So are viruses alive? It’s still not settled, and really depends on what you think a virus is. What does seem clear, however, is that the viruses which infect us can be seen as part human, and we are part virus.
We are still part-virus, writes Edward Emmott, Research Associate in Virology, for The Conversation. Human DNA plays host to a range of different viruses. And this could help explain why it has been so difficult to develop effective antiviral drugs.
Newly-published, The Recovery of Natural Environments in Architecture by Professor Alan Short is the culmination of 30 years’ research and award-winning green building design by Short and colleagues in Architecture, Engineering, Applied Maths and Earth Sciences at the University of Cambridge.
“The crisis in building design is already here,” said Short. “Policy makers think you can solve energy and building problems with gadgets. You can’t. As global temperatures continue to rise, we are going to continue to squander more and more energy on keeping our buildings mechanically cool until we have run out of capacity.”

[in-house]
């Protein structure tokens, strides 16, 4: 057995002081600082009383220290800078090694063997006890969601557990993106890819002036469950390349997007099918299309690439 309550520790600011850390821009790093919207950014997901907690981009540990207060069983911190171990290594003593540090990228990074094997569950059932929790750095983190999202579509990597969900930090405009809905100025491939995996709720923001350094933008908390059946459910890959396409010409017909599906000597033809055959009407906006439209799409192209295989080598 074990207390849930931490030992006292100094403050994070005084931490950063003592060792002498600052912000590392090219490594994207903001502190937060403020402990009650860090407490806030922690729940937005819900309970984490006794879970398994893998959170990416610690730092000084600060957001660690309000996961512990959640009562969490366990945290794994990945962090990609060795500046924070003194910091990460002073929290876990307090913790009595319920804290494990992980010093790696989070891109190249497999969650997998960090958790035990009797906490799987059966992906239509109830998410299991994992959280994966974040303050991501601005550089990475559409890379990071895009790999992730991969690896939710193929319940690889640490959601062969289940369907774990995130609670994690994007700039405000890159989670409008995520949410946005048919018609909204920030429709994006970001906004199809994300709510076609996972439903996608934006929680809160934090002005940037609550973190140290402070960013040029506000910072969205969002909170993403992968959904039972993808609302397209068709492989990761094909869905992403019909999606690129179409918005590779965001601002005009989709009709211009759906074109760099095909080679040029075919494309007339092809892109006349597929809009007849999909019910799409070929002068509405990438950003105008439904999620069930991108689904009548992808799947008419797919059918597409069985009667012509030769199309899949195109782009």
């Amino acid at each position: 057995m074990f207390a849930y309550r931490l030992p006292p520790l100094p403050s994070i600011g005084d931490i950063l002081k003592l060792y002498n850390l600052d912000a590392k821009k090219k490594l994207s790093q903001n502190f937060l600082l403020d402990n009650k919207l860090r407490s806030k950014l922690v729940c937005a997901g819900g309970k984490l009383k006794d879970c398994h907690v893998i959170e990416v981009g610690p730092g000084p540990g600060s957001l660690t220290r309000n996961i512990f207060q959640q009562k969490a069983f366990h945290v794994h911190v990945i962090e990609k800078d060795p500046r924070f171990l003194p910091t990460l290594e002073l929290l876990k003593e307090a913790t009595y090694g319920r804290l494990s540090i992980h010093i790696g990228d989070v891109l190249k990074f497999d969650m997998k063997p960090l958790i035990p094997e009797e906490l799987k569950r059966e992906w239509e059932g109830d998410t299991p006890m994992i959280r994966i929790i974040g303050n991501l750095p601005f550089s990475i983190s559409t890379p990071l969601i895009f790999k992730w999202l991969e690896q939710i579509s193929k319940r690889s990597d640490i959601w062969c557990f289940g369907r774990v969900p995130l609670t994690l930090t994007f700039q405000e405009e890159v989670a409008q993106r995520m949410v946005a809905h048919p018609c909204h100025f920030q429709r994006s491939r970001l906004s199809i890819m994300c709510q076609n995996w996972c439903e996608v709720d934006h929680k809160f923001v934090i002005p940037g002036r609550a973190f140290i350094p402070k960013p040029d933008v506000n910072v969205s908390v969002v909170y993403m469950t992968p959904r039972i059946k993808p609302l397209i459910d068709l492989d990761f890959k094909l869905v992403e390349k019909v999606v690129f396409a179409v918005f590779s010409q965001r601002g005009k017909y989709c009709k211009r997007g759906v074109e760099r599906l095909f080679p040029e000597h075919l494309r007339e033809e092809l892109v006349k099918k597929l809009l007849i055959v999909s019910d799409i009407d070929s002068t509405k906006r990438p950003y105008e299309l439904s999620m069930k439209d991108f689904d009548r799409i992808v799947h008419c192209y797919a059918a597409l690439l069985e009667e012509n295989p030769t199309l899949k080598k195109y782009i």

Short is calling for a sweeping reinvention of how skyscrapers and major public architecture are designed – to end the reliance on sealed buildings which exist solely via the ‘life support’ system of vast air conditioning units.
Instead, he shows it is entirely possible to accommodate natural ventilation and cooling in large buildings by looking into the past, before the widespread introduction of air conditioning systems which were ‘relentlessly and aggressively promoted’ by inventor Willis Carrier and rival entrepreneurs.
“The majority of contemporary buildings have absolutely no resilience to climate at all,” he added. “To make them habitable, you have to seal them and air condition them. The energy use and carbon emissions this generates is spectacular and to a large extent unnecessary. Buildings in the West count for 40-50% of electricity usage, generating substantial carbon emissions. The rest of the world is catching up at a frightening rate, China at 31% and rising in 2017.